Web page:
One great feature about riding a bike, electric or otherwise, is that you can look at things more slowly. Riding through interesting neighborhoods and admiring the beautiful homes is a great way to pass the time.
Entering the north end of Crystal Cove, traffic is nonexistent. These bikes can ride anywhere a bike does, so we visited several of the scenic overlooks, took a break at the Crystal Cove Historic District, and then walked up to the Shake Shack for refreshments.
The ride of almost three hours was relaxing and invigorating, and when we returned to the Pedego store, my power gauge showed almost 40 percent of battery power available (most bikes get 15-30 miles per charge depending on the battery, and bike use).
Christopher Trela: Ridge Rider
I own a standard non-motorized mountain bike and enjoy riding the back bay trail and other areas less frequented by motor vehicles, but after two hours on a Pedego Ridge Rider, I was ready to convert to an electric bike. The Ridge Rider’s capabilities (48-volt battery, 500-watt motor) made me want to spend a day riding the bike on the dirt trails above Crystal Cove.
I also understood why the Newport Beach Police Department would want to use the Ridge Rider as a police bike: it’s big, sturdy, fast, and responsive—and stealthy, making it perfect for sneaking up on criminals.
“They come in handy when you’re chasing down somebody, you’re able to catch up to someone with the electric assist,” confirmed Sgt. Brandon Benjamin Rodriguez of the Newport Beach Police Department. Sgt. Rodriguez runs the Peninsula Enforcement Team, and said that Pedegos are superior to a police car because they can get into the nooks and crannies that a police car can’t.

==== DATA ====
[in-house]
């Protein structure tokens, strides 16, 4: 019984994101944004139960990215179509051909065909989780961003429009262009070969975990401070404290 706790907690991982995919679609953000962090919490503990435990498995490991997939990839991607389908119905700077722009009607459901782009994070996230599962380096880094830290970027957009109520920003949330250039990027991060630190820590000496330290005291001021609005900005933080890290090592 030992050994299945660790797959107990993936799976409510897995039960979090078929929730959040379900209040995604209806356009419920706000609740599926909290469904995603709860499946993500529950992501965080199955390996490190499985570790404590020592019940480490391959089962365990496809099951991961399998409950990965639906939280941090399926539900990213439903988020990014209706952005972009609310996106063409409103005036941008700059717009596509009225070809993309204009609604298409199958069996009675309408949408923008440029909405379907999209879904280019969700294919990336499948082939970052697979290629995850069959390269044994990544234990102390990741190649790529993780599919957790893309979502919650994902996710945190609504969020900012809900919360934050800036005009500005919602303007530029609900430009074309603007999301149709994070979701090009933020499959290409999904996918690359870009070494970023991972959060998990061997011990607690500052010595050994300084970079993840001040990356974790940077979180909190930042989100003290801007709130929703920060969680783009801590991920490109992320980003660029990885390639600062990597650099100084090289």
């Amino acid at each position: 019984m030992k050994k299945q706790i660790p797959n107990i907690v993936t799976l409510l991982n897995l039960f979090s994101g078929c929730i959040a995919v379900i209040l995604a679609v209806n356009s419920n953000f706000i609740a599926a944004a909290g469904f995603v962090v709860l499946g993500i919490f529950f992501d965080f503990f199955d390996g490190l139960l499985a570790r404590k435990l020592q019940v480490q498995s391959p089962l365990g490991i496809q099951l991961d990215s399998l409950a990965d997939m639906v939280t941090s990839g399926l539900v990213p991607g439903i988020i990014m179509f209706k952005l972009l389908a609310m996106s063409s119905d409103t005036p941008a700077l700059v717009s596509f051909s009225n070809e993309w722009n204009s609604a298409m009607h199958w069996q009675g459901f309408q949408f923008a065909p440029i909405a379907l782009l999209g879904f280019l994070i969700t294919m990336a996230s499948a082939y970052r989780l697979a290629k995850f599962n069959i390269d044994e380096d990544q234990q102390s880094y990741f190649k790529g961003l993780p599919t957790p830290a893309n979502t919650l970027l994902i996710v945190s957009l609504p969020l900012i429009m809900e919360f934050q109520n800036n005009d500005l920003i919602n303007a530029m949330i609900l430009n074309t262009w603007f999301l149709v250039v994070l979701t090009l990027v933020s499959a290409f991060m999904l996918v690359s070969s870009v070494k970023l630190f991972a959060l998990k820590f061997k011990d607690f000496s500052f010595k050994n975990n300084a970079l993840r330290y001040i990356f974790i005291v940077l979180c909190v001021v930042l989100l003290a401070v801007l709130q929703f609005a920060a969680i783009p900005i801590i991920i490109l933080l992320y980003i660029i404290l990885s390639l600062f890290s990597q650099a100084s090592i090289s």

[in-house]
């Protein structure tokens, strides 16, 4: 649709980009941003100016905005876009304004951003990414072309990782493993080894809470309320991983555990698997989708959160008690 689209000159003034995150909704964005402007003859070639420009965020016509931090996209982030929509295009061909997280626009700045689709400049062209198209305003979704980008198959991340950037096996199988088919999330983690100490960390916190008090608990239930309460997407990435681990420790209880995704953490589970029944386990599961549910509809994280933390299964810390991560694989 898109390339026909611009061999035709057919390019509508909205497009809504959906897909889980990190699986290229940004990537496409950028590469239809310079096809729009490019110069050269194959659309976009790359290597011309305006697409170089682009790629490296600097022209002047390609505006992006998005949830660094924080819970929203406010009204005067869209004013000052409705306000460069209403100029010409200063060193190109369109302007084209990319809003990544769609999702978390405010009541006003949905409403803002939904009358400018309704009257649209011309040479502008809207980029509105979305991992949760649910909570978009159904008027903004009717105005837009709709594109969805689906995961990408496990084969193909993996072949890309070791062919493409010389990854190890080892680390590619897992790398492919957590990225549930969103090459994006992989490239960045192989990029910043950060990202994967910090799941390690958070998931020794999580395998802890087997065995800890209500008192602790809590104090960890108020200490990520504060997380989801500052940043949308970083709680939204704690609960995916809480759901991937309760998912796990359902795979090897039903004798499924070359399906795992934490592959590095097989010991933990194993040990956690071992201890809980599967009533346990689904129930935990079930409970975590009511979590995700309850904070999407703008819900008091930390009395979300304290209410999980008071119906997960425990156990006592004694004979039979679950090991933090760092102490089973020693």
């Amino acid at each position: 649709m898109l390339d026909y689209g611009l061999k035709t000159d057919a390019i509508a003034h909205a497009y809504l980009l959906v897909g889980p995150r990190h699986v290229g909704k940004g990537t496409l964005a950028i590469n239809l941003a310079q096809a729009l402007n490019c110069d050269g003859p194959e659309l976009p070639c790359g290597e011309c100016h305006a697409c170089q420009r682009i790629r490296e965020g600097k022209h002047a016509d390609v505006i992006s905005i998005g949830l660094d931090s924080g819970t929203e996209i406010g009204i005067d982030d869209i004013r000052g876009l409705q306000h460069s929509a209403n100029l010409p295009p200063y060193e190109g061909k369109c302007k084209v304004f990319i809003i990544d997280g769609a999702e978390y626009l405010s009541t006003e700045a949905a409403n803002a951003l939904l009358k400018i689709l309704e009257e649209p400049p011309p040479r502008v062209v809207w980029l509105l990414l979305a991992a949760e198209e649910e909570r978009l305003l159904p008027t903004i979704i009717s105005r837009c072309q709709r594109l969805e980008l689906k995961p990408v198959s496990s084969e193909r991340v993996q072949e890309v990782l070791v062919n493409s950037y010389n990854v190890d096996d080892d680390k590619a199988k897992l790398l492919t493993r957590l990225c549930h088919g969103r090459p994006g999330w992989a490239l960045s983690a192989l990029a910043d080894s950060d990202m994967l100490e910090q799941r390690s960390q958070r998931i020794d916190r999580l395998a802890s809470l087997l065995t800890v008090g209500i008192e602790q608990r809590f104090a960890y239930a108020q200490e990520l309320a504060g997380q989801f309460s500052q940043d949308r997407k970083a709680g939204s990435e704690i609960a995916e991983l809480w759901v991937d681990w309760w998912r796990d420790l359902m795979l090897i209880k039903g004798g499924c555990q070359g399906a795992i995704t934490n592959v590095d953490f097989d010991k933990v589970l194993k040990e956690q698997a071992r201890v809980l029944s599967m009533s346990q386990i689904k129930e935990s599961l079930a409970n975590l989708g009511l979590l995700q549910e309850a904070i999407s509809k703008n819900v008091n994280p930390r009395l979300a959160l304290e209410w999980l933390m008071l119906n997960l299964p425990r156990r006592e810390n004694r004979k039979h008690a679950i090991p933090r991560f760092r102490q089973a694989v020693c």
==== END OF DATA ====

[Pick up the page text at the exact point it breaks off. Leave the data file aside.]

“They’re also a blast, a lot of fun—they are built really well, and will get you where you need to go,” said Sgt. Rodriguez. “They top out at about 24 miles per hour, and you can’t beat that whether you are going after a violator who is on a regular bike or a Pedego bike. They are a great ride.”
Another benefit, said Sgt. Rodriguez, is that he has everything in the bike bag that would usually be carried in a police car, only in smaller portions. The bikes officers also ride with all the usual equipment including protective vests, but Sgt. Rodriguez noted that “the bikes are so steady I don’t feel all of the heaviness.”
So how effective are the bike patrols? Over the past year, Sgt. Rodriguez said the bike patrols made 187 arrests and issued 1,219 tickets.
“A lot of thieves and narcotic issues, boardwalk issues, smoking, thing like that,” said Sgt. Rodriguez. “You are able to see so much with the bike. These Pedegos are incredible.”
Pedego makes a variety of styles and sizes of bikes. They are available to rent by the hour ($20 to $30) or by the day, but beware: once you ride one, you’ll want to own one. The bikes start at around $2,500, but Pedego has easy payment plans.
Pedego electric bikes are sold in more than 800 stores in 40 countries, which means that Pedego is a brand that’s here to stay.
For more information, visit the Corona del Mar store at 2515 East Coast Hwy (near Sherman Library & Gardens), or go to pedegoelectricbikes.com.